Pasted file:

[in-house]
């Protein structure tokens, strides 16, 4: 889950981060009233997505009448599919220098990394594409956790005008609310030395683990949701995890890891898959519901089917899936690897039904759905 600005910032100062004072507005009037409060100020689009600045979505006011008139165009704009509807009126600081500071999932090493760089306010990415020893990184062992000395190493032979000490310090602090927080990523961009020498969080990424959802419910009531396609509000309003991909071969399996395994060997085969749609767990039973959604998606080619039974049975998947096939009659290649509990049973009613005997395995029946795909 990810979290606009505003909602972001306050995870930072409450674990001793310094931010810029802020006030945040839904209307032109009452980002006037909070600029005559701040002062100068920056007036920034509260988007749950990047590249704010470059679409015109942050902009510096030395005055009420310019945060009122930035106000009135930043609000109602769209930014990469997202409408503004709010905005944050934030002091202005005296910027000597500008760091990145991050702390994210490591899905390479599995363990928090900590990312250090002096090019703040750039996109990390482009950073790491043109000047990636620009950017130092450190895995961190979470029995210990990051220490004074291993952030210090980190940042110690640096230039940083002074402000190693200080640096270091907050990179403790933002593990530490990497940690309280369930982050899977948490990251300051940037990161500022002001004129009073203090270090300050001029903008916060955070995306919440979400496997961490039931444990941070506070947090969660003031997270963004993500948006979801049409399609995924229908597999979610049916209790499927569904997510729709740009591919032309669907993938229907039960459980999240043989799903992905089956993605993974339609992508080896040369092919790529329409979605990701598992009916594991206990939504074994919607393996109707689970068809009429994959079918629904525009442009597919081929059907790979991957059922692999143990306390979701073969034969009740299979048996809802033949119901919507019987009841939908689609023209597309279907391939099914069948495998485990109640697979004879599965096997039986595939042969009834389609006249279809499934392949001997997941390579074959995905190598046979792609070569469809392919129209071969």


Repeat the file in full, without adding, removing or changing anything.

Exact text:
[in-house]
């Protein structure tokens, strides 16, 4: 889950981060009233997505009448599919220098990394594409956790005008609310030395683990949701995890890891898959519901089917899936690897039904759905 600005910032100062004072507005009037409060100020689009600045979505006011008139165009704009509807009126600081500071999932090493760089306010990415020893990184062992000395190493032979000490310090602090927080990523961009020498969080990424959802419910009531396609509000309003991909071969399996395994060997085969749609767990039973959604998606080619039974049975998947096939009659290649509990049973009613005997395995029946795909 990810979290606009505003909602972001306050995870930072409450674990001793310094931010810029802020006030945040839904209307032109009452980002006037909070600029005559701040002062100068920056007036920034509260988007749950990047590249704010470059679409015109942050902009510096030395005055009420310019945060009122930035106000009135930043609000109602769209930014990469997202409408503004709010905005944050934030002091202005005296910027000597500008760091990145991050702390994210490591899905390479599995363990928090900590990312250090002096090019703040750039996109990390482009950073790491043109000047990636620009950017130092450190895995961190979470029995210990990051220490004074291993952030210090980190940042110690640096230039940083002074402000190693200080640096270091907050990179403790933002593990530490990497940690309280369930982050899977948490990251300051940037990161500022002001004129009073203090270090300050001029903008916060955070995306919440979400496997961490039931444990941070506070947090969660003031997270963004993500948006979801049409399609995924229908597999979610049916209790499927569904997510729709740009591919032309669907993938229907039960459980999240043989799903992905089956993605993974339609992508080896040369092919790529329409979605990701598992009916594991206990939504074994919607393996109707689970068809009429994959079918629904525009442009597919081929059907790979991957059922692999143990306390979701073969034969009740299979048996809802033949119901919507019987009841939908689609023209597309279907391939099914069948495998485990109640697979004879599965096997039986595939042969009834389609006249279809499934392949001997997941390579074959995905190598046979792609070569469809392919129209071969």